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Transcript: Stanford’s Robert Sapolsky on Depression in U.S. (Full Lecture)

Robert Sapolsky

Stanford Professor Robert Sapolsky discusses Depression in U.S. In this lecture, the entertaining Stanford lecturer dives into the biological and psychological aspect of the ‘most damaging disease’. Below is the full transcript.

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Okay. There are all sorts of interesting diseases out there and lots of them are quite exotic. You’ve got elephant man syndrome. And you’ve got Progeria, which is a disease where you basically die of old age when you’re about 10 years old. And then you’ve got cannibals eating brains and getting prion diseases. And those are very exciting and they’re great, and great, junior high school papers about disease and such.

Oh no, okay, come up to the front. There’s lots of room up here. I see a couple more seats up here.

So there are all sorts of these great made for TV movie diseases out there. But when you want to come to basic meat and potatoes of human medical misery, there is nothing out there like depression. Depression is absolutely crippling. Depression is incredibly pervasive, and thus important to talk about.

I’ll make the argument here today, a number of things, but one critical thing being that basically depression is like the worst disease you can get. And I’ll make the argument for that in a bit. It is devastating. It is wildly common. Current estimate are 15% of us in this room will have a major depression at some point or other in our lives. So that is not good.

What is also clear is it is worldwide. Currently, World Health Organization says depression is the number four cause of disability on this planet. And by the year 2025 it’s going to number two, after obesity, diabetes-related disorders. So it is bad news. And it is becoming more common.

Okay. So what I’m going to talk about today are seemingly two very, very different topics, and tie them together at the end. And what the main is, is if you live inside only one of those topics, you’re not going to understand this disease at all: First topic being what does biology have to do with depression? Second topic being, what does psychology have to do with it?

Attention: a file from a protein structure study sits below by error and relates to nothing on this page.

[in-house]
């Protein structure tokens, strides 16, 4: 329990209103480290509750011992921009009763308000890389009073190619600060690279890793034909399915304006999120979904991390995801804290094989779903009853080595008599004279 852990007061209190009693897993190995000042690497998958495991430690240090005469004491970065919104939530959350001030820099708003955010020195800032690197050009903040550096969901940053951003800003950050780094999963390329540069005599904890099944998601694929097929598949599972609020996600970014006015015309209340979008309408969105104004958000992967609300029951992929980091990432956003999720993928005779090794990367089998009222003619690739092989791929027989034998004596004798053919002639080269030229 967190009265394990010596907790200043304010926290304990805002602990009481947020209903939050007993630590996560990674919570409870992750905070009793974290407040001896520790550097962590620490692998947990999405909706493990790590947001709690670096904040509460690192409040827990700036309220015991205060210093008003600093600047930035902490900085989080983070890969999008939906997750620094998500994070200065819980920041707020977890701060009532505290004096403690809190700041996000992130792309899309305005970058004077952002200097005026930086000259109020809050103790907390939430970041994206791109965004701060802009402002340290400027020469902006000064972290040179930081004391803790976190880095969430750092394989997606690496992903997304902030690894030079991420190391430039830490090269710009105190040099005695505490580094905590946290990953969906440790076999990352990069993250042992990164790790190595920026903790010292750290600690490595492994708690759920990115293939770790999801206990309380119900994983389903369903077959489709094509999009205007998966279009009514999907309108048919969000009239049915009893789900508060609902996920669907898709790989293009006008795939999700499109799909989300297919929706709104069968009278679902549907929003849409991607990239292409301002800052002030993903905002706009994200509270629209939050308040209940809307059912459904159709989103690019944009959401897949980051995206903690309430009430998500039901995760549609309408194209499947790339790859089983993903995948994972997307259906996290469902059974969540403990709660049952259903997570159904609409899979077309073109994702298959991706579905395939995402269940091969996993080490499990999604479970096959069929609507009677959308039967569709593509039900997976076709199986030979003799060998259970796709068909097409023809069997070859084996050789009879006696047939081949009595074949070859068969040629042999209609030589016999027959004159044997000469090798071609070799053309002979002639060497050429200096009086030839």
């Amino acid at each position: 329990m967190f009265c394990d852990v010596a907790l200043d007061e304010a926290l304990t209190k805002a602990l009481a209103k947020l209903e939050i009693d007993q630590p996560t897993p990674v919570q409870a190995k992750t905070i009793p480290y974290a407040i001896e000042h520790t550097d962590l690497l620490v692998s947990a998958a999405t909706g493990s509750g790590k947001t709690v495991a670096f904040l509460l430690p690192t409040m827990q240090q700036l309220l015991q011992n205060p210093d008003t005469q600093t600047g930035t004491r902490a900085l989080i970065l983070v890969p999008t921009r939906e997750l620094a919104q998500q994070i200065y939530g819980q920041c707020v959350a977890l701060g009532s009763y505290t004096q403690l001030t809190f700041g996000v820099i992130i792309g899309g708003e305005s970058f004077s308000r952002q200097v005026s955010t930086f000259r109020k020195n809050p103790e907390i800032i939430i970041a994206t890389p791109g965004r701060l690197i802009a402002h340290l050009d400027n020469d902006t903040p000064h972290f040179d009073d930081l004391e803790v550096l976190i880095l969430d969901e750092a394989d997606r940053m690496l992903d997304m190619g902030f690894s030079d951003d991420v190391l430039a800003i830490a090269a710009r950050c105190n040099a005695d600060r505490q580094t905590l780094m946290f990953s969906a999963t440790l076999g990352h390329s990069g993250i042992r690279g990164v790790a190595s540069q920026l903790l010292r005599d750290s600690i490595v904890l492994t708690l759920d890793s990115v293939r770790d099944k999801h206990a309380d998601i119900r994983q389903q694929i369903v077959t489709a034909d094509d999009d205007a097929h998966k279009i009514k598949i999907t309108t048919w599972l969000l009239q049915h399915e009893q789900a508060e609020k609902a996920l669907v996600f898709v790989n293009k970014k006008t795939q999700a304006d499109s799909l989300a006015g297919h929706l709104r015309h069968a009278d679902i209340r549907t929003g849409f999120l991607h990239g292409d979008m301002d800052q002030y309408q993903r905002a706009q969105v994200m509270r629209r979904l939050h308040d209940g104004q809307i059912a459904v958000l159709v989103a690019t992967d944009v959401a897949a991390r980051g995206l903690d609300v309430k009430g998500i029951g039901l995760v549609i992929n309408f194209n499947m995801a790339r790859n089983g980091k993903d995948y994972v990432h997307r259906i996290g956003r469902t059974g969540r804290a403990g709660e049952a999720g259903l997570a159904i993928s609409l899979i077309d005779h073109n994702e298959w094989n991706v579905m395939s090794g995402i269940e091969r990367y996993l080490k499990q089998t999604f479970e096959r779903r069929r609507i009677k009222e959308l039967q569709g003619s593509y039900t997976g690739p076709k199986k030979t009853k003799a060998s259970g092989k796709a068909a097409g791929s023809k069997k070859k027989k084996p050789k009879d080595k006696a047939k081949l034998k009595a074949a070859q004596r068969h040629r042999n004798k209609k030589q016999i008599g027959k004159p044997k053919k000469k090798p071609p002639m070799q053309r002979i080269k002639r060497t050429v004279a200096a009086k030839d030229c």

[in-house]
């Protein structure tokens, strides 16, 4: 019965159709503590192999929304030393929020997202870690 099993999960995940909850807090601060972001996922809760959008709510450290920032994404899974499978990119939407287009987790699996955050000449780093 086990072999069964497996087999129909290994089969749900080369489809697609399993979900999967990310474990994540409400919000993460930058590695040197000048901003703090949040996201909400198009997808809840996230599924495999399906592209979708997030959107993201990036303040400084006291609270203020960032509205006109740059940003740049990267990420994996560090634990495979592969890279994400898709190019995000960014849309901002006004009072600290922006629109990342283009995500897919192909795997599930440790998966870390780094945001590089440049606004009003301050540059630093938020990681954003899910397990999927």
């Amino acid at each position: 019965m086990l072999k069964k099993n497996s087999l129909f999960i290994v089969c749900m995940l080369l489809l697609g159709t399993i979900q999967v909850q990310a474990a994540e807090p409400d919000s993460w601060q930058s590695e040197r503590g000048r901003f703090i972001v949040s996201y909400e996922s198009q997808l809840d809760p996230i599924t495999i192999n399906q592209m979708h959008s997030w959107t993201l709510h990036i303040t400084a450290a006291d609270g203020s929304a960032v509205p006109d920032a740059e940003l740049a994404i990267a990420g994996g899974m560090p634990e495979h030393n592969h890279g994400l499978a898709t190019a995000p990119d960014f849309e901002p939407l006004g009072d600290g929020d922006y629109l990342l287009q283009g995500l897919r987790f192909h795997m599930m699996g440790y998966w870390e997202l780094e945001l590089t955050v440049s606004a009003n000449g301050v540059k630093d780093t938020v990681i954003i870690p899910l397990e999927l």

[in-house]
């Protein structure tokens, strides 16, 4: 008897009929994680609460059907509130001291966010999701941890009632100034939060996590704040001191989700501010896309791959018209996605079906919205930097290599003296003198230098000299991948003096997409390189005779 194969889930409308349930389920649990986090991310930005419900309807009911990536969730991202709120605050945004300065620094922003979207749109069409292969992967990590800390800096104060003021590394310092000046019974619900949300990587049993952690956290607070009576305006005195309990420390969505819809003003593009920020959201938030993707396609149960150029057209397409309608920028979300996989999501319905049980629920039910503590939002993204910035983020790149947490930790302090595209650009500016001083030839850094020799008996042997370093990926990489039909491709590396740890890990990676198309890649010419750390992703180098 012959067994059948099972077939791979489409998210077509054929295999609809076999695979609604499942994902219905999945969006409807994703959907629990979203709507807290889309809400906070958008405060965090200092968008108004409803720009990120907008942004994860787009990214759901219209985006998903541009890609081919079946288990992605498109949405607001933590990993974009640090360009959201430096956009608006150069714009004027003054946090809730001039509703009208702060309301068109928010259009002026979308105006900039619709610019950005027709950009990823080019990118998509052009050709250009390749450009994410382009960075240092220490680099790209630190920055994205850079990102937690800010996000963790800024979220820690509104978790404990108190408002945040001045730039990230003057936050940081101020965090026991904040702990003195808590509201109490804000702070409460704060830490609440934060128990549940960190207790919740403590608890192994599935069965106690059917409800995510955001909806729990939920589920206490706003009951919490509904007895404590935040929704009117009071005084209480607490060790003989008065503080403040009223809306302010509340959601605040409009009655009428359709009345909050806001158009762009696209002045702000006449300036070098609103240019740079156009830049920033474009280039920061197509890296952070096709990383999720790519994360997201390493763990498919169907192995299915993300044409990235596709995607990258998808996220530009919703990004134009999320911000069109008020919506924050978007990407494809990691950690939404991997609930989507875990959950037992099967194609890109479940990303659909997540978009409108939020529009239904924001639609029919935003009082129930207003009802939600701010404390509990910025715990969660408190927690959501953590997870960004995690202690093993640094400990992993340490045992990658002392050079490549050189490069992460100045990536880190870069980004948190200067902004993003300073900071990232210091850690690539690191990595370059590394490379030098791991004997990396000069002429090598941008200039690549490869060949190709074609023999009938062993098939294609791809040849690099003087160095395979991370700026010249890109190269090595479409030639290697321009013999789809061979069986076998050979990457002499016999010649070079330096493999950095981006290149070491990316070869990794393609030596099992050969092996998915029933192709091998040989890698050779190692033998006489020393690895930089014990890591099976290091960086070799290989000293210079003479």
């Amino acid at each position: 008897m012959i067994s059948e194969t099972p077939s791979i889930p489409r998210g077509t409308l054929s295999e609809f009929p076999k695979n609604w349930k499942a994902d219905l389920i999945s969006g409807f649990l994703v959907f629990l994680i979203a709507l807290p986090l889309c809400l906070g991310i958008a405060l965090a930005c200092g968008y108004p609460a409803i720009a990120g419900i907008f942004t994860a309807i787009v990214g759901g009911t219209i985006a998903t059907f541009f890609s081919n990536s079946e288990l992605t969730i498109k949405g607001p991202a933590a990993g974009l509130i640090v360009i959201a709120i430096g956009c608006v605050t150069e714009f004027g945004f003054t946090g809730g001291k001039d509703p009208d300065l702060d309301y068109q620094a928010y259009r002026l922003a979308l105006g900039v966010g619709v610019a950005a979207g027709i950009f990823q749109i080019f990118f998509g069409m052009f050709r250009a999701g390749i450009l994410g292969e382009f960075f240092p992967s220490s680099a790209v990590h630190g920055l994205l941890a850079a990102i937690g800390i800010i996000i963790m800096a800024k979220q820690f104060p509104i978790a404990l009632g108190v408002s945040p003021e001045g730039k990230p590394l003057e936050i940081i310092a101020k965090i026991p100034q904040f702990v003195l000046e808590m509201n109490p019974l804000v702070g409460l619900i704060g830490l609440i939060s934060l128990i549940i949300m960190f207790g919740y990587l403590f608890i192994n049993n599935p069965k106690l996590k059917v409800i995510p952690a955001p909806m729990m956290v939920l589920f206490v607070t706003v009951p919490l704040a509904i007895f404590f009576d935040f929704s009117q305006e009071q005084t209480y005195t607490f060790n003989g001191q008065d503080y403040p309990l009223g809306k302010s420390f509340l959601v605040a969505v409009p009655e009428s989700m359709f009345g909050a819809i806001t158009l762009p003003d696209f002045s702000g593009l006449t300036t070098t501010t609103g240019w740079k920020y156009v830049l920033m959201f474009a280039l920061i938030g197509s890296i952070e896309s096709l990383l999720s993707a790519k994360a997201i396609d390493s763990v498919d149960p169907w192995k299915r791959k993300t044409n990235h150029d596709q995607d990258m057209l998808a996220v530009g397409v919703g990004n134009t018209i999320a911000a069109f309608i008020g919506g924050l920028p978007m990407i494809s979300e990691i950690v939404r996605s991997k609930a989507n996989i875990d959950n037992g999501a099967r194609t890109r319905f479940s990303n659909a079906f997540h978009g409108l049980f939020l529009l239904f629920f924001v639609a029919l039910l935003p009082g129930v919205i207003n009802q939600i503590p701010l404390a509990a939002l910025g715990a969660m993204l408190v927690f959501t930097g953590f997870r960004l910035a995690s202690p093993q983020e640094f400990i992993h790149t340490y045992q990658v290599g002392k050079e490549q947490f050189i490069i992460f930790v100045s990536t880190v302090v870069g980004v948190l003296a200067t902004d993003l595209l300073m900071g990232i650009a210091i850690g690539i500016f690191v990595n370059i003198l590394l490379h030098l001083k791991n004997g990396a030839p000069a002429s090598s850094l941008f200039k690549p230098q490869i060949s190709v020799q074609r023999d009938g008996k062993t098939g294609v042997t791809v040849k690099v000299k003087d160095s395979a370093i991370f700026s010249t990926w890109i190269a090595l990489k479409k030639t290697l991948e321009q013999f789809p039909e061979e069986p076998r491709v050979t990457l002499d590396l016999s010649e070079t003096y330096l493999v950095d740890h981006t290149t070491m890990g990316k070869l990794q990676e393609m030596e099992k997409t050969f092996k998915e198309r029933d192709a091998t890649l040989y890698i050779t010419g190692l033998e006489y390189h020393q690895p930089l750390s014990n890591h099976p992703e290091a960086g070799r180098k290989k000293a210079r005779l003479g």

Okay. So starting off, first giving a sense of symptoms. And right off the bat, we’ve got a sematic problem, which is we all use the word depression in an everyday sense. You get some bad news about something. You now have to replace the transmission in your car. Somebody disappoints you enormously. And you feel bummed. You feel depressed. You are down for a few days. That’s not the version of depression I’ll be talking about.

Next version, you do have some sort of large, legitimate loss, setback, whatever, losing a job, unemployment, death of a loved one. And you are extremely impaired by a sense of malaise for weeks afterward. And then you come out the other end. That’s sort of what I’ll be talking about.

But even more so what I’ll focus on is the subset of individuals who, when something like that occurs, falls into this depressive state. And weeks and months later, they still have not come out the other end.

Terminology. The everyday depression that we all have now and then, that sort of version. The second one, the something awful happens and you feel terrible for a while, and then come out the other end, a reactive depression. The third version, where you are flattened by it for long periods afterward, a major depression. And what you also see with people with major depression after a while is it doesn’t take something awful externally to trigger one of those again.

Okay. So what are the symptoms about? If I had to define major depression in one sentence, I would say, it’s a lot biochemical disorder with a genetic component, and early experience influences, where somebody can’t appreciate sunsets. And that’s what this disease is about.